I wrote a blog post about how Lupus can affect the heart. One of my followers asked the question about the link between Lupus and high cholesterol. I find this topic interesting since autoimmune disorders can affect just about every function of the body. So, I started researching this topic and this is what I found.
Studies have shown a correlation between atherosclerosis, and specifically coronary artery disease, and lupus. The exact cause of this relationship is not completely clear. Like diabetes, there is a predisposition to developing atherosclerosis just by having lupus. – Dr. Robert Katz
The effect of autoimmune diseases on heart risk depends on which disease you have. For example, a recent study reported that people with:
- lupus are up to 50 times more likely to have a heart attack than those without the disease.
- People with Lupus, have been shown to have a 4-8 times greater chance of developing CVD.
- other research reports that heart attack risk is doubled in those with Sjögren’s syndrome.
- People with rheumatoid arthritis (RA) not only have a reduced life expectancy, but CVD is their leading cause of death.
However, a systematic review that compared 156,108 people with various autoimmune diseases to 373,851 healthy people of the same age and gender found that overall, those with autoimmune conditions had a 20 percent rise in risk for developing CVD and/or type 2 diabetes. Of all the conditions the researchers studied, the one with the least cardiovascular impact was Crohn’s disease (a bowel disorder), which hiked CVD and diabetes risk by 6 percent over an 11-year period.
What is Atherosclerosis?
Atherosclerosis is a disease in which plaque builds up inside your arteries. Arteries are blood vessels that carry oxygen-rich blood to your heart and other parts of your body. Plaque is made up of fat, cholesterol, calcium, and other substances found in the blood.
If you have lupus Dr. Katz recommends:
- It is wise for you to know your total cholesterol, LDL cholesterol, HDL cholesterol (the protective one), and triglyceride levels.
- The LDL cholesterol should be less than 130
- For patients at greater risk for heart disease less than 100. (For example, in patients with diabetes and certain other disorders, keeping the LDL cholesterol less than 100 is recommended.)
- Triglyceride levels should be less than 150.
The Link Between Cholesterol and Inflammation
Researchers have identified cholesterol’s partner in crime as inflammation: the flood of white blood cells and chemicals that our immune system unleashes to ward off damage or infection. Cholesterol wouldn’t be nearly as dangerous without this process, which is thought to play an essential role in atherosclerosis, the hardening that occurs when low-density lipoprotein (LDL), also known as bad cholesterol, builds up in the arteries.
When high levels of cholesterol occur in the bloodstream, excess LDL begins to seep into the inner wall of the artery. This sets off an inflammatory response, which actually accelerates the accumulation of cholesterol in the artery wall. This in turn produces more inflammation.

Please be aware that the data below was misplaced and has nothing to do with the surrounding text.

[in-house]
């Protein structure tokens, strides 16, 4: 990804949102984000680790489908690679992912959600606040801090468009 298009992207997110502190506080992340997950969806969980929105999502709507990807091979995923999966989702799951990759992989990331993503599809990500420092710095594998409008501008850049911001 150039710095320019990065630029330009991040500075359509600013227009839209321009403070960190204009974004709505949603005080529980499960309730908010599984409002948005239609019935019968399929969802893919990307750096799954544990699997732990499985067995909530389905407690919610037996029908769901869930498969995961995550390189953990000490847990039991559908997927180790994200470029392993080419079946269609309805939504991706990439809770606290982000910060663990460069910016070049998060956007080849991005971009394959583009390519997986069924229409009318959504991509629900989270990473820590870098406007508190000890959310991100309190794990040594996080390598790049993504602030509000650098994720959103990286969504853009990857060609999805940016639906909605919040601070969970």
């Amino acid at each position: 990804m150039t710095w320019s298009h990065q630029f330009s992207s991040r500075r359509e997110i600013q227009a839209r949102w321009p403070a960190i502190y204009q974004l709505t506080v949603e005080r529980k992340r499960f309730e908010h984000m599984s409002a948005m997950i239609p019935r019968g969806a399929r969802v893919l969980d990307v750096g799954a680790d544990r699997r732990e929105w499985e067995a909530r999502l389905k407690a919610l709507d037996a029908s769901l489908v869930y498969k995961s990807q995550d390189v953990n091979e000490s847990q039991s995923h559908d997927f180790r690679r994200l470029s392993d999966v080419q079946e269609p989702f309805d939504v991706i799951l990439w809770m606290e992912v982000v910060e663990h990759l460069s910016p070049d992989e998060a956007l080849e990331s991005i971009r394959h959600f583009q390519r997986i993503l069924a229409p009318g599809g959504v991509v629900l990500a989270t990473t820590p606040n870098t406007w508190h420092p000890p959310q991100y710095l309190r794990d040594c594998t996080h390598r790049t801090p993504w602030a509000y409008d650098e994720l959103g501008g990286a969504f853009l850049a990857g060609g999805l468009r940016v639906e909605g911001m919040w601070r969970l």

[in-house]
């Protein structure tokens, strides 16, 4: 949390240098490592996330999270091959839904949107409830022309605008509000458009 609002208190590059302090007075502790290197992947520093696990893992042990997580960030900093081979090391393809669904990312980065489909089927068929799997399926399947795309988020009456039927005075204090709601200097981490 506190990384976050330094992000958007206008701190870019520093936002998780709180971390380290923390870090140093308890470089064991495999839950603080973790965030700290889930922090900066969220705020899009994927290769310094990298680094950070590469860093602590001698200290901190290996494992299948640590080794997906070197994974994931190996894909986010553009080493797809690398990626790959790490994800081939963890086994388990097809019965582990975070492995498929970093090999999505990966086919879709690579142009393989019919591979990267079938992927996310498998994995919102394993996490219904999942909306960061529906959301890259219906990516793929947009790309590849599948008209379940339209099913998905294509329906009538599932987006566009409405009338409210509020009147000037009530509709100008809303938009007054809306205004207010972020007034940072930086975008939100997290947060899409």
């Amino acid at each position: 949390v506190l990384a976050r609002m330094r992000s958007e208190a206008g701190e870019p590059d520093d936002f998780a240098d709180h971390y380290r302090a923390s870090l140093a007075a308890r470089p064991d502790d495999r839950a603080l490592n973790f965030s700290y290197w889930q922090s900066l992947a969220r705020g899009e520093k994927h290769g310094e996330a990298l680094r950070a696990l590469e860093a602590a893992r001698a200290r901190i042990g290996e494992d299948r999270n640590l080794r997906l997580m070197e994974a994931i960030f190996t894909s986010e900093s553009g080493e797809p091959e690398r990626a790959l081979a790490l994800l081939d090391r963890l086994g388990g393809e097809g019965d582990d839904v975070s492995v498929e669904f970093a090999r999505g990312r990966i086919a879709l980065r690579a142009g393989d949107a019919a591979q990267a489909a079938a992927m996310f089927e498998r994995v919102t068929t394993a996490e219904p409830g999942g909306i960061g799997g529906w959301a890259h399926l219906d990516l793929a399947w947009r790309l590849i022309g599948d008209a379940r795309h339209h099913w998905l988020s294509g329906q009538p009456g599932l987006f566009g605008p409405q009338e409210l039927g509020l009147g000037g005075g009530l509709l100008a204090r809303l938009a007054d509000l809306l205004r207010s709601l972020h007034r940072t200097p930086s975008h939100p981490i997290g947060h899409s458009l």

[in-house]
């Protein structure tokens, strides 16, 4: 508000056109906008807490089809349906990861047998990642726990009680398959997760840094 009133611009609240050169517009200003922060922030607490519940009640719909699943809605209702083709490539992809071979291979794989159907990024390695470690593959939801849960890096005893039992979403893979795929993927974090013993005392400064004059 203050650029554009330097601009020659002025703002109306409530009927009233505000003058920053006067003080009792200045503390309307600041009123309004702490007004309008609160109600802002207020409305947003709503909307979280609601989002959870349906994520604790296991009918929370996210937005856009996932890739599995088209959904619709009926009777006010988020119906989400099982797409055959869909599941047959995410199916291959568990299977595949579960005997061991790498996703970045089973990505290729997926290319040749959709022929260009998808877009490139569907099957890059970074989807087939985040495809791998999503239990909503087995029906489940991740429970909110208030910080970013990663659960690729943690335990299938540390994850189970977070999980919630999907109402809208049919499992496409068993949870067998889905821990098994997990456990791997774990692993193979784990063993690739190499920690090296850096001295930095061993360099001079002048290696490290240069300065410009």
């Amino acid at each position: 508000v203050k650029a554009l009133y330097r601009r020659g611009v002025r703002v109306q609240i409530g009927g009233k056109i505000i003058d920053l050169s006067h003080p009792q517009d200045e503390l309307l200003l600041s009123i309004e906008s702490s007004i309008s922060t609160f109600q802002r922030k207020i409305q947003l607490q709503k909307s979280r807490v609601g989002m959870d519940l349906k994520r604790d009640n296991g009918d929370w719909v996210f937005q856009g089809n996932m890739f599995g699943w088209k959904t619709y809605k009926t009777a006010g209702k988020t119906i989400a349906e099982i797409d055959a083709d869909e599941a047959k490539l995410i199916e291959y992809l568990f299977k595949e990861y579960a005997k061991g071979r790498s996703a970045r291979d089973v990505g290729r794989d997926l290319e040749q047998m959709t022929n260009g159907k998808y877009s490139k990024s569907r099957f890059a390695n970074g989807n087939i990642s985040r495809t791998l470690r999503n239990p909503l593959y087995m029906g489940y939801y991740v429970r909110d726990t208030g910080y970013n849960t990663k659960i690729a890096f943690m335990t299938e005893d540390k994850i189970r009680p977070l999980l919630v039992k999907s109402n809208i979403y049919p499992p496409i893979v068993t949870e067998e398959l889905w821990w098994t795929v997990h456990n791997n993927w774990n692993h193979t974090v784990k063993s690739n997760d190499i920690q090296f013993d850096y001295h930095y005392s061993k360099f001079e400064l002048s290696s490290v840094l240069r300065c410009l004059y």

Now people are looking at inflammation as contributing to the risk of common conditions, like heart disease.
The highest risk for cardiovascular disease and/or diabetes was found in autoimmune disease sufferers with the most severe inflammation.
While having an autoimmune disease can raise risk for developing CVD–the leading killer of American men and women–the good news is that there are a variety of effective, science-backed treatments that help you avoid CVD.
Inflammation can be managed through all the steps that you already know about:
“The key to restoring good health to America is getting people to tune in to the connection between the dynamic, hour-to-hour nature of inflammation and their general health and well-being of their heart, their brain, their blood.” “From a health standpoint, nothing is more important than keeping those inflammation levels down.” Dr. James O’Keefe
Paul Ridker’s work and that of other scientists carefully and methodically laid the groundwork for the idea that giving people treatment that would quiet their immune systems would reduce their risk of heart disease.
As basic scientists were revealing that inflammation played a role in the biology of the causes of heart disease, clinical scientists were showing that blood tests of inflammation could indicate levels of risk. People who had a more revved-up immune system had a higher risk of heart disease. And this risk was in addition to what was indicated by traditional risk factors like smoking and high cholesterol levels. They found that statin drugs, which are highly effective in reducing heart disease risk, actually not only lowered cholesterol, but also calmed inflammation. And so many speculated that the benefit of statins may also derive from what they do to the immune system.
Paul Ridker is the principal investigator of the CANTOS trial and a cardiologist at Harvard, is the leading proponent of this inflammation hypothesis.
This information is very interesting and kind of scary for me. It gives a very good argument as to why those of us who are living with autoimmune disorders really need to focus on managing our inflammation.